Each year, Lesbian Visibility Day on April 26 gives prominence to an often unseen minority. In Weimar Berlin, before the Nazis seized power, writer Ruth Roellig put same-sex female desire on the map for the first time.
It was 1928 and Berlin was undergoing a revolution. Poverty, insecurity and political polarization were everywhere. Yet at the same time, the German capital was enjoying a taste of freedom that had once seemed utopian. The storm of fascism had not arrived yet, and women and sexual minorities were eager to claim their place in society.
"The Weimar Republic was, especially in Berlin, in eruption," Sabine Balke, managing director of the Digital German Women's Archive, told DW. "Everything was possible."
Or so it seemed. Even though female emancipation was making day-to-day strides, crossdressers could still be arrested on the streets, and homosexual relations were criminalized.
Lesbians, often considered the most invisible group within what we today call the LGBTQ community, also had a glimpse of how the world could be if its rules were different. What we know about that today is to a great extent due to the work of a woman who drew the map of same-sex female love and desire in that era.
Ruth Roellig (1878-1969) began writing just after finishing school. Hers was a male, straight world, yet she soon managed to publish fiction and travel journals. But it was the Weimar Republic and the relative press freedom that came with it that paved the way for some of her most remarkable works, at least from a contemporary perspective.
"For lesbians, the more relaxed censorship under the Republic was important. Many new lesbian magazines appeared," historian Laurie Marhoefer told DW. Garçonne, Die Freundin or Frauenliebe were some of the publications that gave homosexual and bisexual women a place not just to tell their own stories but also to discover safe spaces and leisure activities that did not force them to hide their sexual orientation.
"One could go to the clubs and meet similar people, other lesbian women, to dance, to make music," Balke says. It was the time when cabaret queen Claire Waldoff's - also openly homosexual - rebel voice was played in the radios all over the country.
Pioneering work and historic document
Through her articles in Frauenliebe, Roellig became a prominent figure in the lesbian scene of Weimar Berlin. Publishing those pieces also meant outing herself, but it did not seem to be a great danger at the time. As it often does, progress must have felt irreversible.
Nonetheless, it wasn't until 1928 that her greatest contribution to the lesbian history in Germany was published. In Berlins lesbische Frauen (Berlin's Lesbian Women), she extensively depicted the German capital's network of bars, cafés and clubs aimed at this public. It was much more than a pioneering queer city guide.
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"It's very important because it's evidence of what was there," Sabine Balke underlines. Also the head of Spinnboden, Berlin's lesbian archive, Balke is aware of the historical importance of such a document: "In the 70s, when women started to fight for a more open sexuality or against the abortion ban, they did not know that there had been something similar in the 1920s."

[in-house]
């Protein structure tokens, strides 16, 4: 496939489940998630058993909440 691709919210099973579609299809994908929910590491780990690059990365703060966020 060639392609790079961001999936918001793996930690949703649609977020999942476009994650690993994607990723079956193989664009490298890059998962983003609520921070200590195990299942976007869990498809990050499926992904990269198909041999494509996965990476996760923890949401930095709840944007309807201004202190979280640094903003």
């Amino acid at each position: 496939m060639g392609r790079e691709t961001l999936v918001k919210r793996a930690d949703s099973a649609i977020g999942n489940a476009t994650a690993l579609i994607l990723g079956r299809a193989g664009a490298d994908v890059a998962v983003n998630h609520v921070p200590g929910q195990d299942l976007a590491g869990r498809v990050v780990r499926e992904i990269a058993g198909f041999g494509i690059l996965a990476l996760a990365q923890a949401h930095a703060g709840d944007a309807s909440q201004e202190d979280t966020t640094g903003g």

The rise of the Nazis to power in 1933 also meant the end of this brief period of sexual emancipation. The magazines and venues that in the previous decade had become so important for sexual minorities were shut down. Roellig's life also changed forever. "She had exposed herself," says Balke. "She could not write as a lesbian woman anymore. She had to quickly make sure that everything disappeared."
Yet it was not the end of her writing career. Ruth Roellig did publish another novel in 1937: Soldaten, Tod, Tänzerin ("Soldiers, Death, Dancer"). With its anti-Semitic content, this book left a disturbing legacy. Within a few years, around six million Jews would be killed in the Holocaust. Roellig never wrote again.
Historian Laurie Marhoefer insists on the need to underline the controversial part of this pioneer in lesbian activism: "Every time we mention her, we also have to consider this part of her legacy. She was no 'bystander' in the Nazi period."
No black and white
Balke agrees, but also thinks it's important to go beyond that. "It was a question of survival. That's why we today cannot just say: She was a Nazi." After having openly maintained a lifestyle hated by the regime, Ruth Roellig was in complete danger. "But it could also be that she found that all right and was genuinely anti-Semitic," she adds.
"I think this shows us that people do not have only one story, and that they're not only good, or only bad" – a concept that, as Balke points out, Hannah Arendt underscored in her work.
Whether Roellig was truly anti-Semitic or not is a question we cannot answer nowadays, Balke believes: "It's very hard to judge." By the time she died in Berlin, in 1969, she no longer held openly anti-Semitic views nor was she openly lesbian. What remain are her books and articles, the controversial legacy of the woman who made lesbians visible in Berlin decades before the Stonewall riots and the first gay pride marches.
At the time, however, Roellig was probably unaware of the importance of Berlins lesbische Frauen, Balke believes. The book was lost for many years and re-edited in the 1970s under the title Lila Nächte (Purple Nights). And for Balke, thanks to that book, "Ruth Roellig lives in our history."